3-(N,N-Dimethyloctylammonio)propane-sulfonate (sold under ZWITTERGENT 3-8)
n-Decyl-N,N-dimethyl-3-ammonio-1-propanesulfonate (sold under ZWITTERGENT 3-10)
N-Dodecyl-N,N-dimethyl-3-amino-1-propanesulfonate (sold under ZWITTERGENT 3-12)
n-Tetradecyl-N,N-dimethyl-3-ammonio-1-propanesulfonate (sold under ZWITTERGENT 3-14)
n-Hexadecyl-N,N-dimethyl-3-ammonio-1-propanesulfonate (sold under ZWITTERGENT 3-16)
n-Octadecyl-N,N-dimethyl-3-ammonio-1-propanesulfonate (sold under ZWITTERGENT 3-18 or ANZERGENT 3-18)
“Amidosulfobetaine-14”; 3-[N,N-Dimethyl(3-myristoylaminopropyl)ammonia]propanesulfonate (sold under ZWITTERGENT ASB-14)
“Amidosulfobetaine-16” (sold under ZWITTERGENT ASB-16)
Also evaluated were Lipidure405, BG Solution 2, and C16APS. pH was maintained at 5.5. Candidate substances were added in one or more amounts at 1.0%, 1.25%, 1.67%, 3.00%, or 5.00% of the conjugate diluent, where solid (e.g., powdered) additives were added as % w/v, and liquid additives were added as either % w/v or % v/v. Table 2 summarizes various combinations of additives tested including n-Hexadecyl-N,N-dimethyl-3-ammonio-1-propanesulfonate (sold under ZWITTERGENT 3-16) as the sulfobetaine-type zwitterionic detergent.
Other sulfobetaine-type zwitterionic detergents were also tested. Results are reported throughout as C/A Ratio. As shown in
Relative performance of various sulfobetaine-type zwitterionic detergents in the combination of additives was also tested. As shown in
The results obtained from Example 2 as described above suggested that perhaps a certain constituent or constituents of skim milk and saponin are important for improving sensitivity of the MCA1-8 conjugate diluent for detecting PIVKA-II.
The possibility that calcium or magnesium ion might play a role in improving sensitivity was investigated by conducting the PIVKA-II assay protocol (sold under ARCHITECT) as described above, modified by adding certain amounts of Ca++ (as CaCl2) or Mg++ (as MgCl2) to the conjugate diluent, and conducting the second assay reaction at pH 5.5 and at pH 6.0. Test diluents contained one of the following: No additive, or 30 mM Ca++ or 30 mM Mg++ as the additive. The results are summarized in Table 3 below, and the bar graph shown in
The contribution of various known components of skim milk were also investigated by conducting the modified PIVKA-II assay protocol (sold under ARCHITECT) as described above, substituting for skim milk any one of several of its various components in the exemplary combination of diluent additives as described above: skim milk (1.67%), saponin (1.00%), and n-Hexadecyl-N,N-dimethyl-3-ammonio-1-propanesulfonate (sold under ZWITTERGENT 3-16) (1.60%). As shown in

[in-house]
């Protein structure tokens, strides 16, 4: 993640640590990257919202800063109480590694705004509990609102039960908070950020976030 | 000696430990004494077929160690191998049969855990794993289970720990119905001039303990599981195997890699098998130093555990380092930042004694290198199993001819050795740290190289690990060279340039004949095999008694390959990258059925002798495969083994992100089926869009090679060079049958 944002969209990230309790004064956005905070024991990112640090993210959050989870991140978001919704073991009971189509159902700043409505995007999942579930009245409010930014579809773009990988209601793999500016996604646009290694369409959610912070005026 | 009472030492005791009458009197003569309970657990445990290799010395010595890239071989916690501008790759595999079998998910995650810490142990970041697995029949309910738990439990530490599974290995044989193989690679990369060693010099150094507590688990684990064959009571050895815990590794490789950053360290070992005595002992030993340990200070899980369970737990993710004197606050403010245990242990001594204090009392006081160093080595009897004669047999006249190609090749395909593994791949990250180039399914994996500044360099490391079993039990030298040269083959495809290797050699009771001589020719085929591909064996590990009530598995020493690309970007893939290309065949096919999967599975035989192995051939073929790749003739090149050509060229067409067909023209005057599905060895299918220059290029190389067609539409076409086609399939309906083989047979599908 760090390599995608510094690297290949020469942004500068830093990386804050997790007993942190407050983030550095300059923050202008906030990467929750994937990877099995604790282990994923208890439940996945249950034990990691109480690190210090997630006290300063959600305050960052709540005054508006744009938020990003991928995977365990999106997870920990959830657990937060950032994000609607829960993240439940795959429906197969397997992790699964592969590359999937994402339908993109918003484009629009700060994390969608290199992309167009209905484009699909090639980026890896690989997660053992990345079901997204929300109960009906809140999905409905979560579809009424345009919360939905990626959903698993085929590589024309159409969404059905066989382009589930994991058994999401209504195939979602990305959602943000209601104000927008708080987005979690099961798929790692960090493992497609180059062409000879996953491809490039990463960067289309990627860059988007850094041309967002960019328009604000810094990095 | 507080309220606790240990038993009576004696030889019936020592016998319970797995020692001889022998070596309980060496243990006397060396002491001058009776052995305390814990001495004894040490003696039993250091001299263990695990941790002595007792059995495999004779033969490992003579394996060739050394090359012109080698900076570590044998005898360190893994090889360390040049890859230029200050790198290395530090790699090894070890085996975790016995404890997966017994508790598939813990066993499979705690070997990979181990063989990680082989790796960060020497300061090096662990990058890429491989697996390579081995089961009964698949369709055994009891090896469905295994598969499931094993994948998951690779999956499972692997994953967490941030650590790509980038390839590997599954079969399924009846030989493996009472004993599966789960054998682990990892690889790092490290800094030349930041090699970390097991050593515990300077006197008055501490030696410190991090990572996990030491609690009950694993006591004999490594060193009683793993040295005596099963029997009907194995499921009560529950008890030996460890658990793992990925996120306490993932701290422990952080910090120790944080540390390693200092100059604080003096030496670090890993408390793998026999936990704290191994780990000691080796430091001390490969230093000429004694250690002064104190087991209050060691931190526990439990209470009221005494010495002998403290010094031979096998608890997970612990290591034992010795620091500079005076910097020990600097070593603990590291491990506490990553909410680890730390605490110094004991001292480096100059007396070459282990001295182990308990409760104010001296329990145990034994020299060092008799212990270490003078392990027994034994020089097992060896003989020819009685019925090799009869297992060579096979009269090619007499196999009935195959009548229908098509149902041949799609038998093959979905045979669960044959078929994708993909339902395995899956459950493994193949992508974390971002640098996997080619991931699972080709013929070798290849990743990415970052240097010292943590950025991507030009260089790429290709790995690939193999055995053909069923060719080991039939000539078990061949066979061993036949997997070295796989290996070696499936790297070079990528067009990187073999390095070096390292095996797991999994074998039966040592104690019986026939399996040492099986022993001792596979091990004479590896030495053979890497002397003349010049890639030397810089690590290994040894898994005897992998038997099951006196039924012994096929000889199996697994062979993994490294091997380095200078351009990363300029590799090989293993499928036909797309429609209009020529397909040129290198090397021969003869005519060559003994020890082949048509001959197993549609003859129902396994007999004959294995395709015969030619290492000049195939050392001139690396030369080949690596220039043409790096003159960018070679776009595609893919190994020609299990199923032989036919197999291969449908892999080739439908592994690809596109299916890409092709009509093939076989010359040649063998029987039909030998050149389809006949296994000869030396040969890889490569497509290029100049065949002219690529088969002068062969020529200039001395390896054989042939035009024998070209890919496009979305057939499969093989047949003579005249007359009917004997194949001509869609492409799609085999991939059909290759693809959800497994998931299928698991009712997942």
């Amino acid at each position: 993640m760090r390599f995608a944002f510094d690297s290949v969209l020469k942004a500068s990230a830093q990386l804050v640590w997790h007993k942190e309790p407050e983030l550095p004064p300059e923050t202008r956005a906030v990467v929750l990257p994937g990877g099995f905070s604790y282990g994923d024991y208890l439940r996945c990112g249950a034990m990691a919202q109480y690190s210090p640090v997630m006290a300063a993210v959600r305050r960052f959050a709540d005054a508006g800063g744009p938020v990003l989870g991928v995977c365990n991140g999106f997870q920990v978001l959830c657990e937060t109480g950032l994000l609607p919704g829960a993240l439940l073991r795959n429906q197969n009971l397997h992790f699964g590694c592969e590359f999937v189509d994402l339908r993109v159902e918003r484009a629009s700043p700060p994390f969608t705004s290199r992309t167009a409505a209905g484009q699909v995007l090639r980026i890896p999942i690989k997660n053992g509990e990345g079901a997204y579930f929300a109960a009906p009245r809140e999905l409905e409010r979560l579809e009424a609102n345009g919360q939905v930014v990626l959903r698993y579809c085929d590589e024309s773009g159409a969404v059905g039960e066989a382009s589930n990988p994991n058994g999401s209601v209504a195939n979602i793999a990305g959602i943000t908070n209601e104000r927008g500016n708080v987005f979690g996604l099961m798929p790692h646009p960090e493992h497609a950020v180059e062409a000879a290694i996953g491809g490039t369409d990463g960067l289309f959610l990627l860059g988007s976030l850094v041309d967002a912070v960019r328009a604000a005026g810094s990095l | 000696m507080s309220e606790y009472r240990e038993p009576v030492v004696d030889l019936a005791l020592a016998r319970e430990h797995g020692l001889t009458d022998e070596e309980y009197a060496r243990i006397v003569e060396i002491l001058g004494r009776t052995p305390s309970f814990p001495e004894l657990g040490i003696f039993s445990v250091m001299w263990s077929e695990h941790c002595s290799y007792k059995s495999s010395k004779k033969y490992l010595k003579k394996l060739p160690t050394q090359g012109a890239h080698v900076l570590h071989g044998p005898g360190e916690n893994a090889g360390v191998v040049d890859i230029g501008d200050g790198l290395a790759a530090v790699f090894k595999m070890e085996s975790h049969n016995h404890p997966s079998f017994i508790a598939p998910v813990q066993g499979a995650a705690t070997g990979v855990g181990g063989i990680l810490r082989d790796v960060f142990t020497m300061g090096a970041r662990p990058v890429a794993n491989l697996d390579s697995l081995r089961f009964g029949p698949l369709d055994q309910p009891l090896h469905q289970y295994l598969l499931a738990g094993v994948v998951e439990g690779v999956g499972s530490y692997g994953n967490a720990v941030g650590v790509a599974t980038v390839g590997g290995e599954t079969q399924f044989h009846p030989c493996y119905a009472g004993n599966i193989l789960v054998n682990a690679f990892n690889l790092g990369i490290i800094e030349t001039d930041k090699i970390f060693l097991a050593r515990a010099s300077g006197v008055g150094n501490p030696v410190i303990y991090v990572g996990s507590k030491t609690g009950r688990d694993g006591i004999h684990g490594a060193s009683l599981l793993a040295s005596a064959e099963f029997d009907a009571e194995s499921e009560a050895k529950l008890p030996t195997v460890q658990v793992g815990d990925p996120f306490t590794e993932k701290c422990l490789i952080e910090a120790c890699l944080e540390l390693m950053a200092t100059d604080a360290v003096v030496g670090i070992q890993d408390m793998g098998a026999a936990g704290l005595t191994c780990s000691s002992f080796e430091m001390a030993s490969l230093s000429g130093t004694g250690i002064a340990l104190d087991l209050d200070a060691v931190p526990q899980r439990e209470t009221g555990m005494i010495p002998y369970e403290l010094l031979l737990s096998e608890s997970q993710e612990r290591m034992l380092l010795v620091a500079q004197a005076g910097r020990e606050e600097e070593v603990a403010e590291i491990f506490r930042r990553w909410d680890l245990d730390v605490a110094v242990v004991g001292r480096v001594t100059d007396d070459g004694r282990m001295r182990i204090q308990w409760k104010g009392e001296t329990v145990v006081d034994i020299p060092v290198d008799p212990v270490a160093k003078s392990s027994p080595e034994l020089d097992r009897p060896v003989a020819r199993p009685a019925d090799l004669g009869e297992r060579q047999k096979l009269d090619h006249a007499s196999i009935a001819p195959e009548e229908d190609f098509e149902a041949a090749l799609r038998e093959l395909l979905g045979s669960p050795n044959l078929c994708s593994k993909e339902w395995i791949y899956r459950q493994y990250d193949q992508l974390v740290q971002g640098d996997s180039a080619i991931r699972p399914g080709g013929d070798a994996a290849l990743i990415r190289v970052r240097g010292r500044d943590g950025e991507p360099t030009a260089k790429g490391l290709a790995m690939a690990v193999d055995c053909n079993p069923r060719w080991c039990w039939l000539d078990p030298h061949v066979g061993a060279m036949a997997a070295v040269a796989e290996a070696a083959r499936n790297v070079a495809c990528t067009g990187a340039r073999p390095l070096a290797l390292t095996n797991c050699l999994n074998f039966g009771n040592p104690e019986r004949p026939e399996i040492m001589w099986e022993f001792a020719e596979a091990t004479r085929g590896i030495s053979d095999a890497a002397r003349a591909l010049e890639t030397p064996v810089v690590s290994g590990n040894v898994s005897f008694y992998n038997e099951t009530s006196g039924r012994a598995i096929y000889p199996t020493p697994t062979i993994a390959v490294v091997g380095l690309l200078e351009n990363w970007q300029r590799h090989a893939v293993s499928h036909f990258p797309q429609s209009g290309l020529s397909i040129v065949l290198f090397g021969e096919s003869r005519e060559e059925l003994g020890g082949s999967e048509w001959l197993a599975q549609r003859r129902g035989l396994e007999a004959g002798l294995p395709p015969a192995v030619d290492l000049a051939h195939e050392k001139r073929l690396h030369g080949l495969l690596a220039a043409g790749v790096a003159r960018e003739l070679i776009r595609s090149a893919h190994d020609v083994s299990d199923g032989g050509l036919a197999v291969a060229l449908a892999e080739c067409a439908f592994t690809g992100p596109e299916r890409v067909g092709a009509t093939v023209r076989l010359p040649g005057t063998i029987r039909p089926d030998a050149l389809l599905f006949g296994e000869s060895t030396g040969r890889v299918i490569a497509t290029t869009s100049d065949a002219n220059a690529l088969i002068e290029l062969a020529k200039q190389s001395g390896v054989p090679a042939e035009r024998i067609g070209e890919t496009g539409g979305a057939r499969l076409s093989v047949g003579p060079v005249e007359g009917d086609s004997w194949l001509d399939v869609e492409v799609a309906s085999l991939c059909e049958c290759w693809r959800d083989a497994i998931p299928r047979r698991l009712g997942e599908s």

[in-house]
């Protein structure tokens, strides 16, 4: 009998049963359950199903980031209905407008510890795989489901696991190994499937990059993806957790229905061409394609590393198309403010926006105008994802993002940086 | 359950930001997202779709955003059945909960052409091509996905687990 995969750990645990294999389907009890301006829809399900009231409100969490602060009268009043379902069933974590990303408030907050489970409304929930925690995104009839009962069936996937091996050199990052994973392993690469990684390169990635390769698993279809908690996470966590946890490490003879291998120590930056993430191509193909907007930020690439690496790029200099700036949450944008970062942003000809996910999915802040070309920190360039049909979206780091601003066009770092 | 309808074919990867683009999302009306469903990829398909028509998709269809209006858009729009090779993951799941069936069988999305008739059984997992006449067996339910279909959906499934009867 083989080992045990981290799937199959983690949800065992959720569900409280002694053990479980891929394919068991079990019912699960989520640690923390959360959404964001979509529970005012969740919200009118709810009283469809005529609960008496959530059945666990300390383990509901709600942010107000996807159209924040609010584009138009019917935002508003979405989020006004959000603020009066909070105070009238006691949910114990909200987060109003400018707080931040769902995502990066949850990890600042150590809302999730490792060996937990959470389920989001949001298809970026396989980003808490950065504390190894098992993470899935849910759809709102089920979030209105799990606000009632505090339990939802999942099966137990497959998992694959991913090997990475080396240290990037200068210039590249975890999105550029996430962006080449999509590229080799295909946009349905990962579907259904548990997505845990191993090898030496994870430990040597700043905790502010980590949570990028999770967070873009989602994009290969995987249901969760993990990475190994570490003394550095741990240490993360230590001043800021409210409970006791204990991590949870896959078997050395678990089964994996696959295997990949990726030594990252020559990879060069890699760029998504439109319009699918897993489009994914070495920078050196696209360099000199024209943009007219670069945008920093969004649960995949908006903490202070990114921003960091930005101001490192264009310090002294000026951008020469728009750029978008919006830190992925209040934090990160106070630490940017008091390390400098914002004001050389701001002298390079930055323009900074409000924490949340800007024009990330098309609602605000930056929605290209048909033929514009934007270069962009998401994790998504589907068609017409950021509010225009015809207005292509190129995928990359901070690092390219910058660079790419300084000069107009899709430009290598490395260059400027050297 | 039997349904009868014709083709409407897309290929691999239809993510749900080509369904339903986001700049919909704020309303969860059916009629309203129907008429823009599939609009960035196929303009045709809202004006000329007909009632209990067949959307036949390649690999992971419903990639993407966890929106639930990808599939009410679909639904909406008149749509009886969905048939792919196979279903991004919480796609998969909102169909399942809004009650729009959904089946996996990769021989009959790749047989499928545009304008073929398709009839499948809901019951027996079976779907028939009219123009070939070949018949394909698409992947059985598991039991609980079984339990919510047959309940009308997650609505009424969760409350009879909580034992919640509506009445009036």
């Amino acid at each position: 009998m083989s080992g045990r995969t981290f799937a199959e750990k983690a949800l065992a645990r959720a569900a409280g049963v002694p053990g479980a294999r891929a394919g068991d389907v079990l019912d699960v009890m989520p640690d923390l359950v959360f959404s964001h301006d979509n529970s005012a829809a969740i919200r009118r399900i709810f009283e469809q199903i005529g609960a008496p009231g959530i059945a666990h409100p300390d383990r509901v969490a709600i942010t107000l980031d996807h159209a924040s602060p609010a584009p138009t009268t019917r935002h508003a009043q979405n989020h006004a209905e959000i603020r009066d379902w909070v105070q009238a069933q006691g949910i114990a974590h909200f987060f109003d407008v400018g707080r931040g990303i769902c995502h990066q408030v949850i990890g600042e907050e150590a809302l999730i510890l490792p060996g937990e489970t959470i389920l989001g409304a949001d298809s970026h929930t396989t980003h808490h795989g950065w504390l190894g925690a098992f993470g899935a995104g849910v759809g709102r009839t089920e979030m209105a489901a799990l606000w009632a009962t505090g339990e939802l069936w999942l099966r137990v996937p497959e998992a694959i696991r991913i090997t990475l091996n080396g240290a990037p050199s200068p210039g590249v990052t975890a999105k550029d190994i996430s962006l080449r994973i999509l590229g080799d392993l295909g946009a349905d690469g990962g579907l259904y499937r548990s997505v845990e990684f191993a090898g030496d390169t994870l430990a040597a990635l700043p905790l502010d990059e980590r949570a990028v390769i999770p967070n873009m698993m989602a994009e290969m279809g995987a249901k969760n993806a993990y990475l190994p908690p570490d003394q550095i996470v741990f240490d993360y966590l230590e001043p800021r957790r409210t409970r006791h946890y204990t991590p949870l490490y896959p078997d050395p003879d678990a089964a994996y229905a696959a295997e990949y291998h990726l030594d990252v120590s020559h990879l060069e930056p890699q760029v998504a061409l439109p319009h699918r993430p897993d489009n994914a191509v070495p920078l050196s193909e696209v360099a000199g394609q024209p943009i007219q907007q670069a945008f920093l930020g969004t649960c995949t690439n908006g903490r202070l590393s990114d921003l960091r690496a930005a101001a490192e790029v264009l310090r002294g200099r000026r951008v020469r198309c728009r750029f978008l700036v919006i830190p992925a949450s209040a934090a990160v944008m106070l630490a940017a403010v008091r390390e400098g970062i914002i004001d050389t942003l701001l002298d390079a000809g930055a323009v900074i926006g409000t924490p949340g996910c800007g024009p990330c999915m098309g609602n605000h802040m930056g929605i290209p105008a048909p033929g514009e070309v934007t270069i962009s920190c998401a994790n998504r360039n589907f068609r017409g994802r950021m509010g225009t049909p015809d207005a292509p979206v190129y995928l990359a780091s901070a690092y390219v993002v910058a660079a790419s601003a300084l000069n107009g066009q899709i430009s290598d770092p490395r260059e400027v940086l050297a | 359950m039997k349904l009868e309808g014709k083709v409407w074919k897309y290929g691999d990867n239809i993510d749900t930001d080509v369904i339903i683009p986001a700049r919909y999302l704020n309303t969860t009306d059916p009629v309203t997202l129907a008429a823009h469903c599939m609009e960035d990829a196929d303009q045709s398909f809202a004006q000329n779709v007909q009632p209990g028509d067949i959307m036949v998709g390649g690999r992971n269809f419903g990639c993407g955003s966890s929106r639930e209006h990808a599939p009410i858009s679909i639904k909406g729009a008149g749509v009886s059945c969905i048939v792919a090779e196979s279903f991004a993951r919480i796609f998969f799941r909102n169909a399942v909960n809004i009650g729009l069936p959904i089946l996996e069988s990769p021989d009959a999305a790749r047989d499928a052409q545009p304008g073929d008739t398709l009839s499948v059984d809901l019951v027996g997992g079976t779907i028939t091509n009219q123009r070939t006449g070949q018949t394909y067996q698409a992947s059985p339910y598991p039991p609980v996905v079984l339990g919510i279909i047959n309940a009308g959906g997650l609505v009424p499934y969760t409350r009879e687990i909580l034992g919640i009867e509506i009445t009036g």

The possibility that metal chloride salts other than CaCl2 or MgCl2 might improve sensitivity of the conjugate diluent was also tested substantially as described above, using a conjugate diluent containing 150 mM of one of: NaCl, LiCl, KCl, CaCl2, MgCl2, ZnCl2 or BaCl2, as summarized in Table 4 below, and shown in
One skilled in the art would readily appreciate that the methods and kits described in the present disclosure are well adapted to carry out the objects and obtain the ends and advantages mentioned, as well as those inherent therein. The methods, procedures, treatments, molecules, specific compounds and kits described herein are merely representative and exemplary, and are not intended as limitations on the scope of the invention. It will be readily apparent to one skilled in the art that varying substitutions and modifications may be made to the present disclosure disclosed herein without departing from the scope and spirit of the invention.
All patents and publications mentioned in the specification are indicative of the levels of those skilled in the art to which the present disclosure pertains. All patents and publications are herein incorporated by reference to the same extent as if each individual publication was specifically and individually indicated to be incorporated by reference.
1. A method for measuring Protein Induced by Vitamin K Absence or Antagonist-II (PIVKA-II) in a test sample, the method comprising:
- (a) contacting the test sample with a first reagent, wherein the first reagent consists of a solid phase coated with an anti-PIVKA-II antibody, a buffer, a detergent, and bovine serum albumin, wherein the anti-PIVKA-II antibody binds to an epitope on PIVKA-II to form an anti-PIVKA-II antibody-PIVKA-II antigen complex in the presence of the buffer, the detergent, and the bovine serum albumin;
- (b) contacting the anti-PIVKA-II antibody-PIVKA-II antigen complex with a second reagent, wherein the second reagent comprises a detectably-labeled anti-prothrombin antibody, 2-(N-morpholino)ethanesulfonic acid (MES) buffer with a bovine protein stabilizer, an antimicrobial agent, and 30 mM-200 mM magnesium chloride (MgCl2), wherein the anti-prothrombin antibody is MCA1-8, binds to an epitope on PIVKA-II, and forms an anti-PIVKA-II antibody-PIVKA-II antigen-anti-prothrombin antibody complex; and
- (c) determining the PIVKA-II concentration in the test sample based on the signal generated by the detectable label in the anti-PIVKA-II antibody-PIVKA-II antigen-anti-prothrombin antibody complex formed in (b).
2. The method of claim 1, wherein the method is carried out in an automated measuring apparatus.
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Filed: May 16, 2012
Date of Patent: Oct 23, 2018
Patent Publication Number: 20130130275
Assignee: Abbott Japan Co. Ltd. (Chiba-Ken)
Inventors: Toru Yoshimura (Chiba), Eisaku Yoshida (Chiba), Ryotaro Chiba (Chiba)
Primary Examiner: Andrea S Grossman
Application Number: 13/472,683
International Classification: G01N 33/86 (20060101);